Tag: aging

Family, Friends and Neighbors, Physical Fitness, Mental Health and Growing Older

How Old Do You Feel?

 

Dear Reader:

It was one of those moments that just sneaks up on you. It was 5 years ago, but it remains fixed in my memory. It was the day I realized that even though I was the one driving from point a to point b, my passengers were not far behind me. I was sitting in the car pool lane at school with my neighbor in the back seat awaiting the arrival of my daughter.  We had just finished an uninhibited, full-throttle, banging on the steering wheel and backpack sing-along with Adele. I was still “Rolling in the Deep” when my 15-year-old passenger asked. “How old do you feel?” I turned to face her and she continued. “Do you feel as old as you are?”

I was impressed with her question, and I wanted to know where it came from before I  answered. She said that it came from observing her mother closely. Fair enough. She deserved a thoughtful response.

At the time, I was a mere 52-year-old, so in some ways I was still getting used to the label:  “50-something.” I was then and still am in good health fortunately,  but I didn’t really think that was at the heart of her question. I had to tell her that, although I wasn’t really sure what “50” was supposed to feel like, it was very hard to believe that it had happened to me, even though I was along for the entire ride.

“So you are saying what everyone says:  time goes by quickly?” she asked. She’d heard it before and I could only confirm that it is one of those truths that can’t be known…until it is known.

She wanted more than a simple, trite, easy answer though, so I drew a comparison for her. I described “Imaginary 50-year-old Michele.” She’s a better driver. She’s very wise in a very casual way.  She’s less fearful. She’s more organized.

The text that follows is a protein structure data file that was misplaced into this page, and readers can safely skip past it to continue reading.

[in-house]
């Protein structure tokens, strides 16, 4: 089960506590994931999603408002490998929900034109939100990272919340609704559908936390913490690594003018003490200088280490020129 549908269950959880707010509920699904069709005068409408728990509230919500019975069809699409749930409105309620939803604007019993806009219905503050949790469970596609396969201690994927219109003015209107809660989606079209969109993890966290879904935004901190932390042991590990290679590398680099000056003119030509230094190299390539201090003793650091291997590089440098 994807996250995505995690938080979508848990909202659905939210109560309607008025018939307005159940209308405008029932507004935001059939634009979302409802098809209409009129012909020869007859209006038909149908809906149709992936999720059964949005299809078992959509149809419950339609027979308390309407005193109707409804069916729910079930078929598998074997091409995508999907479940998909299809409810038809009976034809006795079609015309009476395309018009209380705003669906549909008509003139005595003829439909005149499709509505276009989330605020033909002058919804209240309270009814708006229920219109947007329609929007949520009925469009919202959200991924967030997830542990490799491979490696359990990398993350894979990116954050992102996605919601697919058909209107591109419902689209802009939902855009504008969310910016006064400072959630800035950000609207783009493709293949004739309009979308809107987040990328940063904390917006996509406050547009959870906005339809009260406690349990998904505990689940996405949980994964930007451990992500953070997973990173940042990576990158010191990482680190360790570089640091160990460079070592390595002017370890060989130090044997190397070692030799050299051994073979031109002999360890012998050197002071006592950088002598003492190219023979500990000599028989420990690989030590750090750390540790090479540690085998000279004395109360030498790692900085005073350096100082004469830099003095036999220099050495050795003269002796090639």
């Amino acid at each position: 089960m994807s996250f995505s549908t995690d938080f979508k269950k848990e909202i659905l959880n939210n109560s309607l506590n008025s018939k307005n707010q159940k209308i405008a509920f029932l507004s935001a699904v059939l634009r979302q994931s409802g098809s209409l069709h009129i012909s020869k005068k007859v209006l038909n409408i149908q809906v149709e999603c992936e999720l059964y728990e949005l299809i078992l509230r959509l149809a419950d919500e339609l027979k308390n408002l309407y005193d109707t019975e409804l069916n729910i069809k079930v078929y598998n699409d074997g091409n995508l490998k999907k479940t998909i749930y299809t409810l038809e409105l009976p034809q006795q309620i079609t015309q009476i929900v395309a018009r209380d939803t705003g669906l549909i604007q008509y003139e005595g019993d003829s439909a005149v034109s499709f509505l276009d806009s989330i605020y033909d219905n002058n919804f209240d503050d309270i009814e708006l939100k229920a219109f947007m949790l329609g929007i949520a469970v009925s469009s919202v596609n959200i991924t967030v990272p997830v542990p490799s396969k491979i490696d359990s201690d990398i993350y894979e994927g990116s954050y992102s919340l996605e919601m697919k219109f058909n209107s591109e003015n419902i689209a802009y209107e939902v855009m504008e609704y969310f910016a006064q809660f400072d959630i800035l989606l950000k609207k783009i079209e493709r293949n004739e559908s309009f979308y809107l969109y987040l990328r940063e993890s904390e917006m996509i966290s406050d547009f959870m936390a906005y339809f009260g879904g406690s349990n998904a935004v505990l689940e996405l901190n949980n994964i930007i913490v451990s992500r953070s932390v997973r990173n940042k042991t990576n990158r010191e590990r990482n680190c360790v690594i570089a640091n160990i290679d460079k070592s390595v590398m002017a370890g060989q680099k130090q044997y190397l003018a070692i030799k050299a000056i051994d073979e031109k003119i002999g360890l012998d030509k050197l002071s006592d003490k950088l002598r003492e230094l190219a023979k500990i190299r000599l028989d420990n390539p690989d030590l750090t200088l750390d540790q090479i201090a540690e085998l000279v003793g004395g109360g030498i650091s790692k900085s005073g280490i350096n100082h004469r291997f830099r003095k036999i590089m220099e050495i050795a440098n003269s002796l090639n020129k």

In contrast, “Real Michele” was still a lousy driver and a bit disorganized. She knew what she didn’t know and she did not hesitate to ask for help. She was not unafraid, but she had a greater sense of peace than she could have imagined.

I also confessed that the picture that I carried in my mind no longer closely matched what I saw when I looked at photographs of myself. Generally, I wasn’t bothered by that though. I estimated my imaginary mental picture age was about “35.”

If I were asked the same question today, I’d probably reply in the same manner. I’m now closer to “60” than “50” and I’m sure when that happens it will feel sudden, and I’ll bet I won’t feel like a 60-year-old.  I’m guessing I’ll still be a poor driver and a bit disorganized, but, in my mind’s eye, I will have aged some; I’ll probably look about “45.”

I’ve decided a bit of denial is just fine. I know how old I am, but there’s no reason to dwell on how many years I’ve lived except to marvel at my incredible good fortune. When I want to feel really young,  these things always take me back: